This is part 2 of Don’t Make it Easy on Them – Your Password is Your First Line of Defense. As we learned in part 1, strong, unique passwords are the first and foremost way to keep yourself secure. However, there is another step we recommend taking when it comes to password security: Multi-Factor Authentication (MFA). The basic idea of MFA is that there are 2 things required to login, usually your password and a second factor. This second factor can be something you have (ID card, token or hardware key), or something you are (a fingerprint, handprint, eye scan). These are just a few examples, but the idea should be apparent. The “something you know” is typically your password or a PIN code. The “something you have, or are” can be a variety of things.
Multi-Factor Authentication guards against compromised passwords
Typically account passwords are compromised in one of two major ways: a system or service breach that exposes a database of user accounts, or phishing attacks. Without going into the details of these attacks, in both instances the victim typically is not immediately aware that the account has been compromised. During this time the attacker will attempt to use your credentials to login to other services. For example, if your email password gets compromised, hackers will then test that password on Amazon, Facebook, your bank, and other accounts based on what they find in your inbox. When you have MFA enabled, hackers cannot log in to your accounts, even if they have a valid password.
Multi-Factor Authentication can provide early warnings
Even if you are meticulous about using unique passwords, MFA can still provide early warning of an account compromise. Sometimes even the best of us have a password compromised. With MFA enabled, that password alone will not let the attacker log in to your account. If they try, you should get notified of login failures. Note that not all systems do this, but most do, providing a critical first sign that action needs to be taken on that account. If you use the same or similar passwords across many accounts, you have a lot of passwords to change.
Good and Bad Multi-Factor Authentication
First off, even bad MFA is better than none. Good MFA is largely a matter of opinion or particular needs. There are MFA services like Duo and Yubi which allow you to manage MFA across multiple users and accounts, there are mobile apps that generate codes for you, and there are less desirable methods such as phone calls and text messages.
My personal preference is mobile apps that generate the codes based on time. These time based codes are just that, based on time, so they do not require a cell signal or internet connection to generate the codes. Common apps for this are Google Authenticator, Authy and FreeOTP.
Next are MFA services like Duo, which provide the same time based code functionality but also offer push notifications to a mobile app where you can approve the signing via the app. These require an internet connection on that device, but offer the time based solution as a backup. There are also hardware tokens that utilize your USB port (such as Yubi Keys), but those are not as widely supported, even though they are arguably more secure.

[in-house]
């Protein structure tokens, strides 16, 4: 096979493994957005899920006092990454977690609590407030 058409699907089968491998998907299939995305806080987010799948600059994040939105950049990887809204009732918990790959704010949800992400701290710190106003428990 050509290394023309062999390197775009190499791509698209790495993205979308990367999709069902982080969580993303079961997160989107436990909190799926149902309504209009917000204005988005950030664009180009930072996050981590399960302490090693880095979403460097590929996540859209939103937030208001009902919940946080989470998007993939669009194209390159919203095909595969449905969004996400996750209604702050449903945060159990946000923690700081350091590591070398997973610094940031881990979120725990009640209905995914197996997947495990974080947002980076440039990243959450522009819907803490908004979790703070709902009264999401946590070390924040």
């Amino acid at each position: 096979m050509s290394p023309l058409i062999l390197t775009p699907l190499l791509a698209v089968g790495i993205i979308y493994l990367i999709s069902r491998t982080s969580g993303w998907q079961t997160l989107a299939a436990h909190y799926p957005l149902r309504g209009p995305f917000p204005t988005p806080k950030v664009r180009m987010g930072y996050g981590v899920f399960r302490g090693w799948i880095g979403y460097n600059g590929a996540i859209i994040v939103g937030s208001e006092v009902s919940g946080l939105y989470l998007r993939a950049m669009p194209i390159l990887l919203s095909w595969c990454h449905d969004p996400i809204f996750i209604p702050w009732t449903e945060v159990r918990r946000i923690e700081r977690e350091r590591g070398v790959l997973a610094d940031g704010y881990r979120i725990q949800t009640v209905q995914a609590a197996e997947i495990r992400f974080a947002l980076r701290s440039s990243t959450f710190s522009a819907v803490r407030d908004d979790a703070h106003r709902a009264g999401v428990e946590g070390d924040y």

Least desirable are voice and SMS codes sent to your phone number. There are a variety of methods for redirecting SMS messages or phone calls to an attackers phone. Phone companies are notoriously bad at authenticating users and there are troves of examples of these attacks being successful. This method of MFA is largely used to accommodate less technical users, and again is better than nothing, but is less than ideal. For services where I must use this type of MFA, I prefer routing those calls to a Google Voice account or some other cloud-based phone system where I can control the phone account from a control panel. This makes it harder for an attacker to call your phone provider and pretend to be you to make changes to an account.
In the end, the importance of password protection and security has never been higher. Most of us log in using a password to a dozen or more accounts on a daily basis, and unauthorized access to these accounts could be detrimental. Strong, unique passwords are a great first step, but using them alongside an MFA tool equips you with the best protection against a litany of malicious attacks and hacks.
Lark Security is here to help make sure your personal, business, and customer information stays secure and protected. As HITRUST certified assessors, we’re experts in cyber security and compliance, with decades of hands-on experience as CISOs and CTOs. We offer industry leading vulnerability scanning and penetration testing to see where you stand, along with gap analysis and remediation reports to provide complete visibility into your security operations. Contact Us to learn more.